Syrian Military Defectors in Turkey: Should They Return Home and Join the Fighting?
As the fighting in Syria intensifies, especially the battle for the Syrian city of Aleppo and as Kofi Annan, the special envoy of the United Nations and Arab League, throws in the towel, tens of thousands of refugees continue to flee Syria, including thousands of Iraqis who were among the more than two million Iraqis who had sought safe haven abroad at the height of the Iraq war.
But there are thousands of others who are leaving Syria and who, more accurately, are called “defectors.”
Among these defectors are the high-ranking Syrian government officials and former Assad-regime loyalists who generally make the headlines.
Also among the defectors are thousands of Syrian military, from generals — “more than 25 of them” — and MIG fighter and helicopter pilots to lower ranking officers and conscripts.
Many of them have defected to Turkey where the Free Syrian Army (FSA) has its headquarters and from where the rebel attacks in Syria are planned and coordinated.
On the other hand, thousands of Syrian soldiers who also deserted the Syrian army stayed home, joined the rebels and the FSA and have been fighting the bloody battles to overthrow the Assad regime.
Those deserters, the FSA troops and rebels fighting inside Syria and many other Syrians are now criticizing the defectors, especially the high-ranking brass, who are staying in Turkey “even after fighters on the ground have gained territory across the border in northern Syria,” according to the on-line Atlanta Journal Constitution (AJC).
Now that the FSA has been able to secure some territory along the Turkish border with Syria, those fighting inside Syria say it is high time for the “elite defectors,” especially the high-ranking officers to join the fight, on the ground, in Syria.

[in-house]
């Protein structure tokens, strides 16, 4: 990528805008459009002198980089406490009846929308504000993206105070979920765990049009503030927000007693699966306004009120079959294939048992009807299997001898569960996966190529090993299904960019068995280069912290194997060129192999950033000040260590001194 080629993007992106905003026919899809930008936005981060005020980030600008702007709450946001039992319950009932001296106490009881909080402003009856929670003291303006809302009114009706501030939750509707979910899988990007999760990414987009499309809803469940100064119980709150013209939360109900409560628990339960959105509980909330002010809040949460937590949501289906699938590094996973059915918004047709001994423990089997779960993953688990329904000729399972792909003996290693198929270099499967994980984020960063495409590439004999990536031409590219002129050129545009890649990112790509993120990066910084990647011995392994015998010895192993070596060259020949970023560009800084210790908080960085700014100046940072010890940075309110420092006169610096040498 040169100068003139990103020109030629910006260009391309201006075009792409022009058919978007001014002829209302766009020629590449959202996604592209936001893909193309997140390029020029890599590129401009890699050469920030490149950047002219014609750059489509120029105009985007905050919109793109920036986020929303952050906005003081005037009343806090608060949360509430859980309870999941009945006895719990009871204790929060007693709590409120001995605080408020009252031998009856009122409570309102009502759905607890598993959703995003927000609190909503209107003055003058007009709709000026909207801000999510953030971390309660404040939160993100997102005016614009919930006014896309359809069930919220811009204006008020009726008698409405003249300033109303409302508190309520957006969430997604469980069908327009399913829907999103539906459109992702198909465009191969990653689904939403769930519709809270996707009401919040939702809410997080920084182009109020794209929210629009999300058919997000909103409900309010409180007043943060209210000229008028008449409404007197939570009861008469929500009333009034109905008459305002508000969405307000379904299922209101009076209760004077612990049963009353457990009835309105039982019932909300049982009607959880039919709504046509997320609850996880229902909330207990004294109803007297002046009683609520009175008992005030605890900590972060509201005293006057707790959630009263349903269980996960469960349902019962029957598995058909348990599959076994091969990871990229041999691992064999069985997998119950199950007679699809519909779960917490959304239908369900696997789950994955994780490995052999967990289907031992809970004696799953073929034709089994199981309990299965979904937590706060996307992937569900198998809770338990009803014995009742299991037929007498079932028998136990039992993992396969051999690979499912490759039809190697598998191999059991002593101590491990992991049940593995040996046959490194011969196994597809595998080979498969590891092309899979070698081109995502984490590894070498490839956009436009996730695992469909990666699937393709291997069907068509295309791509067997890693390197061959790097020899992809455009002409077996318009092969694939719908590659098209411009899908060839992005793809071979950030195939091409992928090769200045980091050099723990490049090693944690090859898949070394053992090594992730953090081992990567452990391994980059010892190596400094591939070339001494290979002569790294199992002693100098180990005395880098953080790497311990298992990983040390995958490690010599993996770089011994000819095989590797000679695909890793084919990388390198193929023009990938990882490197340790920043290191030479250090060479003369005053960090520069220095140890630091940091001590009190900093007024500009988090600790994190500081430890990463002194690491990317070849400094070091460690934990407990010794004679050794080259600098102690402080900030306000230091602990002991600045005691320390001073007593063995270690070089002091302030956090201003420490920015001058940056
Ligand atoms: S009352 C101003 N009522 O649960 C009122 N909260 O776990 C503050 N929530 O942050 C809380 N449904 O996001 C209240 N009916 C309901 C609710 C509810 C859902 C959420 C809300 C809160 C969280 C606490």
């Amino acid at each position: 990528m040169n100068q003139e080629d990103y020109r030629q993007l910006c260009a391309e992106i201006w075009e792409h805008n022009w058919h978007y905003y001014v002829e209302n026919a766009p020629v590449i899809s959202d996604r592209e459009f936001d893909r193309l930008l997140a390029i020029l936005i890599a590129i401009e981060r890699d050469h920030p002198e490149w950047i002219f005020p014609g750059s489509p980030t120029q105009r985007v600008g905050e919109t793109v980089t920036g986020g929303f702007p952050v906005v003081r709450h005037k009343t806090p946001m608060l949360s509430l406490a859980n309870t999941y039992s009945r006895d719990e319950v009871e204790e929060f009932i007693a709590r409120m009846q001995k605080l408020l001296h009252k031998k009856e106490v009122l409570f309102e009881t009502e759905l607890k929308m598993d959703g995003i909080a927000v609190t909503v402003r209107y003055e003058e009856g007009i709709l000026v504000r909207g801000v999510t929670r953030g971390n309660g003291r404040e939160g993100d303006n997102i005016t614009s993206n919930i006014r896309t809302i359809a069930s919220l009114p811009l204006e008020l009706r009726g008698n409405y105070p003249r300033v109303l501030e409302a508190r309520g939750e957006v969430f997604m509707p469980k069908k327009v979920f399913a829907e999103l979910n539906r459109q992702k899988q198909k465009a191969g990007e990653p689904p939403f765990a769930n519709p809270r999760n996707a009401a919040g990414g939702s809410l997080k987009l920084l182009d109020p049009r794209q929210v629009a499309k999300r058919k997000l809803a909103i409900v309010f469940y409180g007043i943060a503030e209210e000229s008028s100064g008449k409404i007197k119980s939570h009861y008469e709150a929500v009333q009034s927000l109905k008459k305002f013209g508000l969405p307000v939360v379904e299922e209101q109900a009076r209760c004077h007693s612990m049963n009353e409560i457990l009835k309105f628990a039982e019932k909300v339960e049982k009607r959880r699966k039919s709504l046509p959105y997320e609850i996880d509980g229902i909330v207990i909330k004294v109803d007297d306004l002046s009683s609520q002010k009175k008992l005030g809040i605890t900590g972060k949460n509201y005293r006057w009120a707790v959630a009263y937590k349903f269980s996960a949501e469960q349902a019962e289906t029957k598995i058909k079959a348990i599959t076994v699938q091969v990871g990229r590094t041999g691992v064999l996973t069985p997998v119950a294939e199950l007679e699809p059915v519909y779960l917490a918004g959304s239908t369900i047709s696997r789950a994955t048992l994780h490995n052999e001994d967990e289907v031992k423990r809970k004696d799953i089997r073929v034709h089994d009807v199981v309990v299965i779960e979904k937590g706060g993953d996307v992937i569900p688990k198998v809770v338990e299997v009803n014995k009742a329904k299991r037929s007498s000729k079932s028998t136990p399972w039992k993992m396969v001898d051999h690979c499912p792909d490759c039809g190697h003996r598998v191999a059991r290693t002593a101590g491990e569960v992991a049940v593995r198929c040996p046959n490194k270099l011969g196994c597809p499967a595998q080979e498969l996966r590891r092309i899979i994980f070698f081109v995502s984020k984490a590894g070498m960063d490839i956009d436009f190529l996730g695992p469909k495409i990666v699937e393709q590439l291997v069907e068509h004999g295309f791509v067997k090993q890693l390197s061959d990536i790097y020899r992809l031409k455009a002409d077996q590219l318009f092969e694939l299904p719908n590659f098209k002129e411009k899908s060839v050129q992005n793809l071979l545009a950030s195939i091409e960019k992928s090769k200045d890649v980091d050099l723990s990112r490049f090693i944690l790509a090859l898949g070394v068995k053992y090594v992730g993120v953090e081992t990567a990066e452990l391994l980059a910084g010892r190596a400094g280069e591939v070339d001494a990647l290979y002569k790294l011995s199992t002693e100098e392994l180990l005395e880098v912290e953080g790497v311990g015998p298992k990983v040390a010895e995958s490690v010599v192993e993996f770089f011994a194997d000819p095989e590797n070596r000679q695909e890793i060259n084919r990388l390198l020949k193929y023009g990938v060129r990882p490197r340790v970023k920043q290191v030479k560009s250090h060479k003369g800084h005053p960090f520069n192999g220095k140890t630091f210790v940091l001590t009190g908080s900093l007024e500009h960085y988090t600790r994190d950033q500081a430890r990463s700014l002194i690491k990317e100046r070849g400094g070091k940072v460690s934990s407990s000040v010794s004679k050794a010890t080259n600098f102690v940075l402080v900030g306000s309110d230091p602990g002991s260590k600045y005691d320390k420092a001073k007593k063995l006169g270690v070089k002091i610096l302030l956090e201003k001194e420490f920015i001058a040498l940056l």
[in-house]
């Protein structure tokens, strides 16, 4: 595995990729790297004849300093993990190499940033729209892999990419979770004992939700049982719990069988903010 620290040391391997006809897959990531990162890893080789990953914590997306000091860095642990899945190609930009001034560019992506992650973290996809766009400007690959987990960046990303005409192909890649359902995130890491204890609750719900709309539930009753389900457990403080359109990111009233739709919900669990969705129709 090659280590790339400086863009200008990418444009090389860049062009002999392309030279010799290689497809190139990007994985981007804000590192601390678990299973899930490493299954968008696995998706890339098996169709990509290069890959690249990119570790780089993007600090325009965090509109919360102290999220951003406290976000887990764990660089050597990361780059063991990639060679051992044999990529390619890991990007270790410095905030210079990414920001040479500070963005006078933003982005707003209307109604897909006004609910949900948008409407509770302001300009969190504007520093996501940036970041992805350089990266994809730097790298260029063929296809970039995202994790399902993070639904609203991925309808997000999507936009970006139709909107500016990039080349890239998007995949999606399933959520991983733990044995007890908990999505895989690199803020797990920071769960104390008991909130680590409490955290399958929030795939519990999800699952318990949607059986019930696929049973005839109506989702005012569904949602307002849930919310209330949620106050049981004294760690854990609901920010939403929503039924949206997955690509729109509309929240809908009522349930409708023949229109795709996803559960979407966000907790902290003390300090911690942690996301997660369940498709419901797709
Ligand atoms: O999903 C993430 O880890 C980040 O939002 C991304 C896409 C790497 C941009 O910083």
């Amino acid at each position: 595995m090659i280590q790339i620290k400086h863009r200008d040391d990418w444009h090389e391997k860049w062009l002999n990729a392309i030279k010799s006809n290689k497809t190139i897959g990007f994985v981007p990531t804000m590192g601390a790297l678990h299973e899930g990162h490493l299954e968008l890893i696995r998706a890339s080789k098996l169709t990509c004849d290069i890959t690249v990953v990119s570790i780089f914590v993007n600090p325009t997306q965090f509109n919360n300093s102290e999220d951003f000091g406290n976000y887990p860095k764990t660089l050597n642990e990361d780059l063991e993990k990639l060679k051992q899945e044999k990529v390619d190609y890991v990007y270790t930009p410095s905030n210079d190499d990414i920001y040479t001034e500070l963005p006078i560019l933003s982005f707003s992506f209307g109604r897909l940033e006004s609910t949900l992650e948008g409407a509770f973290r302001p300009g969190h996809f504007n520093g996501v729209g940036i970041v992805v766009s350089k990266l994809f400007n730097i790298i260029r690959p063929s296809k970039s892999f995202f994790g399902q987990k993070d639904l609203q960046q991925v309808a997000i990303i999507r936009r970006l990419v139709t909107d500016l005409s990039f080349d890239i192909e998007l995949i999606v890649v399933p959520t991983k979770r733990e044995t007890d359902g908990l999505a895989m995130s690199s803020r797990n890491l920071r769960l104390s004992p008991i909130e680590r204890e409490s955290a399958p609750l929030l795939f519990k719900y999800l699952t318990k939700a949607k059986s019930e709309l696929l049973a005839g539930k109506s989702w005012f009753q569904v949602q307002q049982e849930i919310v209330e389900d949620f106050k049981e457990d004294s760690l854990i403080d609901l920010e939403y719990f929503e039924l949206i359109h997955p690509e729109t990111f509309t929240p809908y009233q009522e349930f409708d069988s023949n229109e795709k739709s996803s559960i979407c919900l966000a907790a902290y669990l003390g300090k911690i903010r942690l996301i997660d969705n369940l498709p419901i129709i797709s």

Some of the criticism, according to the AJC:
“Why does an officer defect? He defects in order to protect the nation,” Baraa, a Syrian refugee in Turkey, told The Associated Press. He asked that only his first name be published, fearing for the safety of his family in Syria. “They should go into Syria and let the revolution benefit from their long years of experience.”
“If army defectors who are in Turkey today were real officers and deserved to be called officers they should enter now,” said one FSA operative, Ahmed Kassem, who moves between Syria, Jordan and Turkey to coordinate among the group’s factions. “They used to say there are no buffer zones. Now the field is open and there are liberated areas.”
The generals “are sitting outside the country waiting for others to prepare senior seats for them,” he said. “They should go in and fight, not stay in the camp. The real defectors are the ones who fight on the ground.”
But there are some, including within the FSA, who see no problem with some of these high-ranking defectors sitting it out in Turkey:
The head of the FSA, Riad al-Asaad, said there are plenty of officers on the ground inside Syria — including two colonels in Aleppo — and that those still in Turkey are “not just sitting around.”
“If the leaders are abroad, they do so in order to gather support for their country,” al-Asaad said by telephone. “In most revolutions of the world, the commanders were outside their countries.”
“Generals can work from behind putting plans and directing the situation through maps,” said Jamal, a Syrian rebel who asked that his full name not be published out of fear for his or his family’s personal safety.
Many also criticize the living conditions and accommodations the FSA defectors allegedly enjoy. The FSA defectors live in a camp “in the Turkish province of Hatay, on the border, separate from the eight refugee camps Turkey has set up in the region.” However, the AJC says, “In fact, the camps are largely the same, with the same food supplies and tents, though there is one key perk for generals: air conditioning.”
Commanders of the FSA in Turkey say that they are hardly sitting idle and have been directing the fight inside Syria — and that Turkey is a secure place to do it from, according to the AJC.
The AJC concludes:
Unfair or not, the criticism reflects a tension over who has real credibility to claim the revolt’s leadership among the Syrian opposition, which includes multiple militias on the ground, politicians who live in exile and now defectors from some of the upper levels of Assad’s military. If the revolt ever succeeds in ousting Assad, those tensions could fuel a divisive power struggle among the winners.
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